When businesses look to expand their offices abroad, there are many factors to consider: taxes, work force, and of course, location. So, what’s the coolest place to set up shop these days?
For some companies, it’s Iceland.
"The state of the economy is very good here — we have strong finances, a very strong system of pension funds and a flexible labor market. A very adaptable economy," says Geir Haarde, Minister of Foreign Affairs.
Iceland is just a three-hour flight from Europe and five hours from the U.S. — giving business a unique advantage into both markets and an ability to operate in a strong, yet small economy.
"The advantage is that you know everyone, the disadvantage is that everyone knows you,” says Kari Stefansson, CEO of De Code Genetics, a biopharmaceutical company using human genetics to develop drug for common diseases.
One of the biggest ventures is genetic research. Successful for capitalizing on its ability to genetically map Iceland’s own population of just 300,000, and now their research, along with their business practices, are drawing attention from around the globe.
"I think it's very good for us to be able to interact freely with the U.S. and Europe and sort of draw some benefit from being a rock in the middle of the Atlantic," says Stefansson.
"We were one of the first to expand successfully abroad and I think it also gave the other companies more credit to do that," says Robert Wesman, CEO of Actavis.
Expansion of Icelandic businesses throughout the world has attracted many foreign investors domestically, bringing new money to an already thriving economy.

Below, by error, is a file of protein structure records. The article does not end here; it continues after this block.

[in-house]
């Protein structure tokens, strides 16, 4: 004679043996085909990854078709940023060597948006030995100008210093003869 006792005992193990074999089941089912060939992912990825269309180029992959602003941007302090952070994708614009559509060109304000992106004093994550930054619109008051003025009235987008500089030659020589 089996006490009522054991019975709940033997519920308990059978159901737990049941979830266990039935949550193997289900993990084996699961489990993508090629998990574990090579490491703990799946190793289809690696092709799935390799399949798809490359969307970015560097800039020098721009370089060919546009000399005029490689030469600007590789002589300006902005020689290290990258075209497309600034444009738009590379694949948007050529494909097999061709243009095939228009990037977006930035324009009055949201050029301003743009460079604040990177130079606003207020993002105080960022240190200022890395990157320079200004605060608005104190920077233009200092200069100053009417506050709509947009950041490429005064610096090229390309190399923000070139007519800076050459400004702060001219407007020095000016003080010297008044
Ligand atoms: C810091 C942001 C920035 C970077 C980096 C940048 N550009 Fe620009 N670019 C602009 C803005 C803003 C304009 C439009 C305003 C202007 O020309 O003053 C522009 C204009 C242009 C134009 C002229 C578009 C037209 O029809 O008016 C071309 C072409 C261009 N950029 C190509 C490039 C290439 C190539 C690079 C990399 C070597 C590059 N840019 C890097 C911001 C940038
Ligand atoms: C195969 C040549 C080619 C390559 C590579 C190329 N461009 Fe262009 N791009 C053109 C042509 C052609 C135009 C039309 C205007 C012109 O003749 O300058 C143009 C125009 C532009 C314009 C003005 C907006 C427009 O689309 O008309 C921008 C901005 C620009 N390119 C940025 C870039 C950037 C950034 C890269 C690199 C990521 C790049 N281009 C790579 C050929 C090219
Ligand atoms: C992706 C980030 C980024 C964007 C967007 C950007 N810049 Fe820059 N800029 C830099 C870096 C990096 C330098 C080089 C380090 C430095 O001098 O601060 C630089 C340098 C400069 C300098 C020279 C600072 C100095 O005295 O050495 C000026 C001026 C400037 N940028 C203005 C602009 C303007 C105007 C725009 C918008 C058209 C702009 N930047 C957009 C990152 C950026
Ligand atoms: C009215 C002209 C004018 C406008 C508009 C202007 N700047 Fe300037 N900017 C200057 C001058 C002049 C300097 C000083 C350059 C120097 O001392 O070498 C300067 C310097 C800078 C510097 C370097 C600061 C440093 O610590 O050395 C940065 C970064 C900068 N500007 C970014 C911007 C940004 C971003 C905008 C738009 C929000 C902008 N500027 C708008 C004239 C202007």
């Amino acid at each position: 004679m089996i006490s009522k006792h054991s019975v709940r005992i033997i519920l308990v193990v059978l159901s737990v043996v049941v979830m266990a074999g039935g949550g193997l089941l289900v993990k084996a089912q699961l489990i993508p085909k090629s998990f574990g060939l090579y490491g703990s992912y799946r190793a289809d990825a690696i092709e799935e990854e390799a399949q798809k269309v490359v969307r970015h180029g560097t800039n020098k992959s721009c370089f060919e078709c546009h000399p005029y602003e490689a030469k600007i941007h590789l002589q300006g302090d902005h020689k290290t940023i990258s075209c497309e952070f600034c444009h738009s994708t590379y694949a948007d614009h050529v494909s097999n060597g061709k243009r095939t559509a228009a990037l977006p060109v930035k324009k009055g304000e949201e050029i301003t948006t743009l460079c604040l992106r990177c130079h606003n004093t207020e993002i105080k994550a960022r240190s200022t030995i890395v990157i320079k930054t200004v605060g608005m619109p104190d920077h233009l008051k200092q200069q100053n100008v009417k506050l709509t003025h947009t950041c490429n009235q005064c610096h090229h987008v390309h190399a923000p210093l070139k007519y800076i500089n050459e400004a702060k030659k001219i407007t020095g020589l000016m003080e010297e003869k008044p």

Fishing has always been king here, and the government doesn't expect that to change overnight. But, while they know that Americans view this country as a stopover point to Europe, they are hoping that American corporations will come to see this as a destination point.
"If you're a foreign investor coming here you're not always looking for the cheapest labor because you already have a cheap power source. That means you can pay the worker better than you would otherwise be able to," says Haarde.
"We have three niche markets: offshore shipping, fishing and sustainable energy. So this is a business concept. Of course everyone is looking for renewable energy, and we have it here,” says Arni Magnusson of Glitnir Bank.
It isn’t just cheap energy sources that drive business costs down either. Iceland has some of the lowest corporate taxes in the world — a flat 18 percent rate — a strong incentive to keep their already successful companies in place, and encourage new ones to grow.
Suddenly, business is booming in what, until now, was the middle of nowhere.